Dumb, dumber: NY pop star to present BBC classical music seriesNews
The blood Orange pop star Devonté Hynes has launched a 12-part series about classical music on BBC Sounds and BBC Radio 3.
Three episodes of ‘Composed with Devonté Hynes’ are streamed on BBC Sounds from today; all episodes will be broadcast weekly on Radio 3.
We wonder whose commission this was, Lorna?
Obviously much better use of resources than saving the BBC Singers.
This is beyond ridiculous.
This is wokeness, as expected, brought to you using your money, by the government.
I checked the playlist of one of the programs at random. It is called “THE PIANO: Pieces that spark joy and creativity”
Here it is:
Respighi: 6 Pezzi
Debussy: Pour Le Piano
Harold Budd: Pulse Pause Repeat
H Hunt: Wrong I
Ernest Bloch: Piano Sonata
Poulenc: Sonata for Piano Four Hands
Julius Eastman: Evil N*****
Nils Frahm: All Numbers End
Harold Budd: The Kiss
Nina Simone: Another Spring
Philip Glass: Etude No. 18
Morton Feldman: For Bunita Marcus
Lili Boulanger: D’un Vieux Jardin
Bach: Prelude in E Minor
Nothing wrong with it so far…
That’s a fantastic playlist, and covers a lot of ground
noticeably missing eighteenth- snd nineteenth century composers, but if the show devotes itself to contemporary and 20th-century music, it is indeed a thought-provoking selection. But the Bach choice is very odd.
I agree. If the series engages the ‘yoof’ market and prompts the younger generation to explore even a few areas of the classical repertoire, I must be a good thing. I only hope the series (quite a lengthy one, it appears) doesn’t swiftly ‘dumb down’ as it proceeds.
Yes, Western ‘yoof’ are so bored with their smartphones that they’re just dying to find something that requires them to sit still and concentrate quietly for 20 minutes or more.
They must have already tried books without success.
The future, I’m afraid, is in the East, with much reduced interest in the West.
Oh boy, you’ve got that right about the East (Asia, I presume). They’re eating the competition – and that’s just the entree. What’s not to love??!! The “yoof” haven’t noticed either!!
This is where we are headed. Nah, where we are. The dumbest, the most vulgar the better. There is no dignity left in the classical music biz. This is of course an existential predicament of their own making. And they, the powerbrokers and gatekeepers, just won’t listen or learn. They deserve what they get. And we do, too.
Interested to know why having a very successful artist from a different genre of music giving their perspective automatically constitutes dumbing down… Apart from being a completely lazy and clichéd response that is. Of course, it’s easy to surmise NL’s thinking…
In that case, are we going to see Rattle, Pappano, or Gardner etc being brought in to comment on pop or hip hop? Of course we aren’t.
I think you know perfectly well that he is being shoe-horned in because he is black. Apart from anything else, I find that extremely patronising.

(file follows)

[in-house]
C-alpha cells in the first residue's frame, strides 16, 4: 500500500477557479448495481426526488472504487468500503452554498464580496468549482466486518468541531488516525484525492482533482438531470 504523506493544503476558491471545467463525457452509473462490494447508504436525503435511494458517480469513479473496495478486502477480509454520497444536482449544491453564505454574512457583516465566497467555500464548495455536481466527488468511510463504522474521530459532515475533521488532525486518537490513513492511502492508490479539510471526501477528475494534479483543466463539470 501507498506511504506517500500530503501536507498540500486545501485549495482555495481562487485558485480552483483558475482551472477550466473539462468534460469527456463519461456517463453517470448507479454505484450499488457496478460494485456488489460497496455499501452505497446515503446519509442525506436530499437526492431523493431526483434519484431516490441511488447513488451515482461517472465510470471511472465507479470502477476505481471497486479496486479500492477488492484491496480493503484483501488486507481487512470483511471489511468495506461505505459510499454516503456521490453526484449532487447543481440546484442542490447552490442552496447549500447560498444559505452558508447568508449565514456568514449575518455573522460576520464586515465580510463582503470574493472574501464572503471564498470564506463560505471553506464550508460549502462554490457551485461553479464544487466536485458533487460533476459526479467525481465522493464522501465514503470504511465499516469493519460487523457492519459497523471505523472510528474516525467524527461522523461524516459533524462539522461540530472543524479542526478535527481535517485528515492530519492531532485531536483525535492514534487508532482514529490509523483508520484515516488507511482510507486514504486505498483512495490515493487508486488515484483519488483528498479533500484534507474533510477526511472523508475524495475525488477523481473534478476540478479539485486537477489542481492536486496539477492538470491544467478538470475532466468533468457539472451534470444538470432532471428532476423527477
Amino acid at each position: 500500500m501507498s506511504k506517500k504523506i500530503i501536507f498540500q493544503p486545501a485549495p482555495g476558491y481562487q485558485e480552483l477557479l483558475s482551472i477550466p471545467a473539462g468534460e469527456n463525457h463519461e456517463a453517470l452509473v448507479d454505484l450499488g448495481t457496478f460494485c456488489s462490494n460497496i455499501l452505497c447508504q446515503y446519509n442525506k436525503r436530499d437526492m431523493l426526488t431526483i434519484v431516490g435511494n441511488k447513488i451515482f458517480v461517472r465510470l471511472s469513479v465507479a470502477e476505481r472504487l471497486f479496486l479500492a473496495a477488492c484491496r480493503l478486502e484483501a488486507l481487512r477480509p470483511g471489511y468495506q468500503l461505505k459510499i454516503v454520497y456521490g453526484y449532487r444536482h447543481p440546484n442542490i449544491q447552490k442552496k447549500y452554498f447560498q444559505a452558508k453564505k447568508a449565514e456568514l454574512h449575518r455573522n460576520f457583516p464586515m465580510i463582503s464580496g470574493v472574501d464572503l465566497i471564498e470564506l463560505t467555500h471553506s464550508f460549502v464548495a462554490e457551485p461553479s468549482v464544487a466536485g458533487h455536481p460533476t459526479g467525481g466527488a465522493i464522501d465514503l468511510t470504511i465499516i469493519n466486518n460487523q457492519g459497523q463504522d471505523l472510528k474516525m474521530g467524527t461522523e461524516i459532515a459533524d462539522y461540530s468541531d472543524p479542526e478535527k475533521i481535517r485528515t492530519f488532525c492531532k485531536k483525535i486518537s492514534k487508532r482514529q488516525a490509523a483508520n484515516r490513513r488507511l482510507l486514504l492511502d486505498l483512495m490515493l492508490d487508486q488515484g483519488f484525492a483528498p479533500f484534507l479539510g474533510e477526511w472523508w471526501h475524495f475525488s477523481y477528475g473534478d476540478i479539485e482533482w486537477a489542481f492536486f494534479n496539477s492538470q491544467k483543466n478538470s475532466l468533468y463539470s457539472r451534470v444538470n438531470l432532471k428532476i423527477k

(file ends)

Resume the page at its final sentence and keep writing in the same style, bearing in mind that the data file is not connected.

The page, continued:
False equivalence. The genres you cite exist commercially and don’t need ‘help’ to widen their audience.
Though if the conductors you mention had an interest (and indeed if they were thought to increase the audience/influence of pop or hip hop), I’m sure they’d be asked.
As for your other point I’m sure he was asked because he has a large following, has an interest, and seems to be an engaging communicator, rather than ‘shoe horned.’ Why don’t you have a listen then decide.
No false equivalence. It could be argued from the BBC’s standpoint that a conductor/composer/classical musician commenting on pop/hip hop could actually improve the image of classical music. Furthermore, as few people listen to classical music on BBC radio, it would probably have a wider reach.
But, as I said, it won’t happen. This is part of a BBC trend that is getting out of hand, patronisingly promoting black people (like me) to the point that it is on the verge of becoming counter-productive. I detect a growing irritation with this relentless campaign across the BBC, and TV generally.
And I did listen.
And he showed up on this site because he is Black; provoking the usual spasms of vitriol from the usual suspects in the comments. I enjoyed the interview, and enjoyed his video. Thanks, Norman, for introducing me to Blood Orange.
Now there’s a name that’ll go down in history (and not come up again!).
Agreed. Classical music needs to build an audience from the ground up; if a successfully pop star can be a powerful advocate, why would this decision be derided? There is just no pleasing some people.
“a different genre of music”
Excellent idea. I look forward to a “perspective” from traditional folk, country, western, heavy metal, prog rock etc
He has a concert at the Barbican with the LSO! This orchestra has gone woke, or rather, culturally aware. Anybody else agree?
A popular singer sharing his passion for classical music is not the problem. Destroying the ensembles that actually play that music is.